CHARLESTON COUNTY, SC (WCSC) - One local lawmaker is calling for locals to be watchful on the water, after two confirmed manatee deaths in Charleston County in one week.
Rep. Chip Limehouse held a meeting Tuesday with representatives from the Department of National Resources following the animals' death.
"We're developing a problem." Limehouse said. "That problem is manatee in S.C. are difficult to see and they have a hard problem getting out the way."
Meanwhile, the department is investigating after a third manatee was reported deceased Tuesday morning.
Investigators said someone reported seeing the manatee near Awendaw.
DNR staff members are searching for the carcass but have yet to find it.
The first deceased manatee was found in Shem Creek last Tuesday, and another was found off Sullivan's Island last Wednesday.
While necropsy results for the first manatee were inconclusive, Erin Weeks, a spokeswoman for the Department of Natural Resources, says the 10.3 feet long manatee found off Sullivan's Island had seven deep propeller wounds on its body.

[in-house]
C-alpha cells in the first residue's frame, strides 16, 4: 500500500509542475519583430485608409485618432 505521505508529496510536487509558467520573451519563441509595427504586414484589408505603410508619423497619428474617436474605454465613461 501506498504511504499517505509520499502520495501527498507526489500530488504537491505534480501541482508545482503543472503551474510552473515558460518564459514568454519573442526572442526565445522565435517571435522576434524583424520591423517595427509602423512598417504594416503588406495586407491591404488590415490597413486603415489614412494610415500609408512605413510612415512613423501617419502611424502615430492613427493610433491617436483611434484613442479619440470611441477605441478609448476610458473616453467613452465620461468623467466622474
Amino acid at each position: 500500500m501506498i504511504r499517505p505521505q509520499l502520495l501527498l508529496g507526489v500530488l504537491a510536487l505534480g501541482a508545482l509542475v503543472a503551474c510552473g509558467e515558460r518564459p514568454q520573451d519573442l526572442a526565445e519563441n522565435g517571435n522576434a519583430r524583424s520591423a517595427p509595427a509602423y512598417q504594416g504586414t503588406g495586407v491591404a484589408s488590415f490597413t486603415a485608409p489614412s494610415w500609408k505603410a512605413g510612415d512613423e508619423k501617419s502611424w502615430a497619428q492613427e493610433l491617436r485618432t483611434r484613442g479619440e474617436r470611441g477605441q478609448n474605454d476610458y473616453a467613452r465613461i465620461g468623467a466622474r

Officials are urging the public to be aware of their surroundings, especially on the water.
"We've got more manatee here than in the history of our state," Limehouse said. "We think there are 100 manatee summering here on our coast."
According to officials, the endangered animal leaves a footprint pattern on the water's surface but can be tricky to spot.
"When you're operating your boat, operating your boat in shallow areas, you want to keep an eye out for manatees," Phil Maier, with the department, said.
Officers said wearing polarized glasses can help boaters better lookout for the animals, though officials ask locals not to get close.
"Enjoy them from a distance," Maier said. "Don't ever approach or touch a manatee. It's bad for the manatee, and it's illegal also. Don't feed or water manatees. It typically lures them into places that are dangerous for them, typically around docks or marinas."
DNR has posted signs in marinas to keep boaters aware of the marine wildlife in the waters, including some manatee-specific warnings.
Limehouse is hoping officials will add more signs, alerting boaters of transient manatees that could be traveling in the harbor and other waterways.
"We're not calling for 'no wake' throughout," LImehouse said,"We're just asking for a boater if they know where they are, slow down."
Limehouse said any added caution signs would hopefully encourage boaters to voluntarily slow down in manatee-monitored areas, without requiring further regulation.
"Hopefully, no more manatee kills this summer," Limehouse said.